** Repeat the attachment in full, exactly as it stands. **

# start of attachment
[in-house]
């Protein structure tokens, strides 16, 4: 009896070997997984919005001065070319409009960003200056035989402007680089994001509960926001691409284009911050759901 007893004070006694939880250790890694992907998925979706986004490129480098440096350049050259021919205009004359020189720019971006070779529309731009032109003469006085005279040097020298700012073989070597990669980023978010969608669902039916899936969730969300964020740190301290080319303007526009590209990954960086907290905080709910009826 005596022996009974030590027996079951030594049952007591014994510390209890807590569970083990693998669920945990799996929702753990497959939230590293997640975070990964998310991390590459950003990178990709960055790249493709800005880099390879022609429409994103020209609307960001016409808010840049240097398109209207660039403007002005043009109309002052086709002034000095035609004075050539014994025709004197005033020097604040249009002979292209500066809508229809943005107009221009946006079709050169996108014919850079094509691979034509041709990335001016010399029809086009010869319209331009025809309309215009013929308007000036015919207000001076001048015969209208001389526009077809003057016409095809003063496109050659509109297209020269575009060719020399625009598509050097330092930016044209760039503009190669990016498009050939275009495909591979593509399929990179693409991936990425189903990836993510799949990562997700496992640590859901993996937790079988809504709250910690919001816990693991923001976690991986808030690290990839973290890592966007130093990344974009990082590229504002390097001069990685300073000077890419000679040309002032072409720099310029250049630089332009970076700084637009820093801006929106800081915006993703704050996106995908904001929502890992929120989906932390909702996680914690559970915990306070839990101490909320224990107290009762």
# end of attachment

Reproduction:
[in-house]
């Protein structure tokens, strides 16, 4: 009896070997997984919005001065070319409009960003200056035989402007680089994001509960926001691409284009911050759901 007893004070006694939880250790890694992907998925979706986004490129480098440096350049050259021919205009004359020189720019971006070779529309731009032109003469006085005279040097020298700012073989070597990669980023978010969608669902039916899936969730969300964020740190301290080319303007526009590209990954960086907290905080709910009826 005596022996009974030590027996079951030594049952007591014994510390209890807590569970083990693998669920945990799996929702753990497959939230590293997640975070990964998310991390590459950003990178990709960055790249493709800005880099390879022609429409994103020209609307960001016409808010840049240097398109209207660039403007002005043009109309002052086709002034000095035609004075050539014994025709004197005033020097604040249009002979292209500066809508229809943005107009221009946006079709050169996108014919850079094509691979034509041709990335001016010399029809086009010869319209331009025809309309215009013929308007000036015919207000001076001048015969209208001389526009077809003057016409095809003063496109050659509109297209020269575009060719020399625009598509050097330092930016044209760039503009190669990016498009050939275009495909591979593509399929990179693409991936990425189903990836993510799949990562997700496992640590859901993996937790079988809504709250910690919001816990693991923001976690991986808030690290990839973290890592966007130093990344974009990082590229504002390097001069990685300073000077890419000679040309002032072409720099310029250049630089332009970076700084637009820093801006929106800081915006993703704050996106995908904001929502890992929120989906932390909702996680914690559970915990306070839990101490909320224990107290009762």